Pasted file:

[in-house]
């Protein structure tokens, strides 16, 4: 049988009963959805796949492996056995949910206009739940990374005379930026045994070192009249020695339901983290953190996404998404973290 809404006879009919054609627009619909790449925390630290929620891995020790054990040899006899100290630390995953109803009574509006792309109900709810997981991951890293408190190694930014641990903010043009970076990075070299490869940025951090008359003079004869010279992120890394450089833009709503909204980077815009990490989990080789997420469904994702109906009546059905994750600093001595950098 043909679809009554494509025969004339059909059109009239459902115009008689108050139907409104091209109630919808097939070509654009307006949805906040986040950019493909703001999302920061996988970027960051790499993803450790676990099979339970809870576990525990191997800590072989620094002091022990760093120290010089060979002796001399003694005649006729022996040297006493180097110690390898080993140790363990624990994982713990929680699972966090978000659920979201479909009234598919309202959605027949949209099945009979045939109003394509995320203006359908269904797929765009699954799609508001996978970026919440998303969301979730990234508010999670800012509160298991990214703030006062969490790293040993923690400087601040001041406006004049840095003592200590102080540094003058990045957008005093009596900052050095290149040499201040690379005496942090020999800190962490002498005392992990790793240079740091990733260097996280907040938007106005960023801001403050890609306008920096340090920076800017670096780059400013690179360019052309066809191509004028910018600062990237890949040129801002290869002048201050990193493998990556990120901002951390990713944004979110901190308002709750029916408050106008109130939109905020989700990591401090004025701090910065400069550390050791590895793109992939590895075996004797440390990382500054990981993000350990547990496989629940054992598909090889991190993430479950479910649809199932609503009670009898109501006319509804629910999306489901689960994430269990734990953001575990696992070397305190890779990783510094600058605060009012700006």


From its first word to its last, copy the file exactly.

[in-house]
């Protein structure tokens, strides 16, 4: 049988009963959805796949492996056995949910206009739940990374005379930026045994070192009249020695339901983290953190996404998404973290 809404006879009919054609627009619909790449925390630290929620891995020790054990040899006899100290630390995953109803009574509006792309109900709810997981991951890293408190190694930014641990903010043009970076990075070299490869940025951090008359003079004869010279992120890394450089833009709503909204980077815009990490989990080789997420469904994702109906009546059905994750600093001595950098 043909679809009554494509025969004339059909059109009239459902115009008689108050139907409104091209109630919808097939070509654009307006949805906040986040950019493909703001999302920061996988970027960051790499993803450790676990099979339970809870576990525990191997800590072989620094002091022990760093120290010089060979002796001399003694005649006729022996040297006493180097110690390898080993140790363990624990994982713990929680699972966090978000659920979201479909009234598919309202959605027949949209099945009979045939109003394509995320203006359908269904797929765009699954799609508001996978970026919440998303969301979730990234508010999670800012509160298991990214703030006062969490790293040993923690400087601040001041406006004049840095003592200590102080540094003058990045957008005093009596900052050095290149040499201040690379005496942090020999800190962490002498005392992990790793240079740091990733260097996280907040938007106005960023801001403050890609306008920096340090920076800017670096780059400013690179360019052309066809191509004028910018600062990237890949040129801002290869002048201050990193493998990556990120901002951390990713944004979110901190308002709750029916408050106008109130939109905020989700990591401090004025701090910065400069550390050791590895793109992939590895075996004797440390990382500054990981993000350990547990496989629940054992598909090889991190993430479950479910649809199932609503009670009898109501006319509804629910999306489901689960994430269990734990953001575990696992070397305190890779990783510094600058605060009012700006």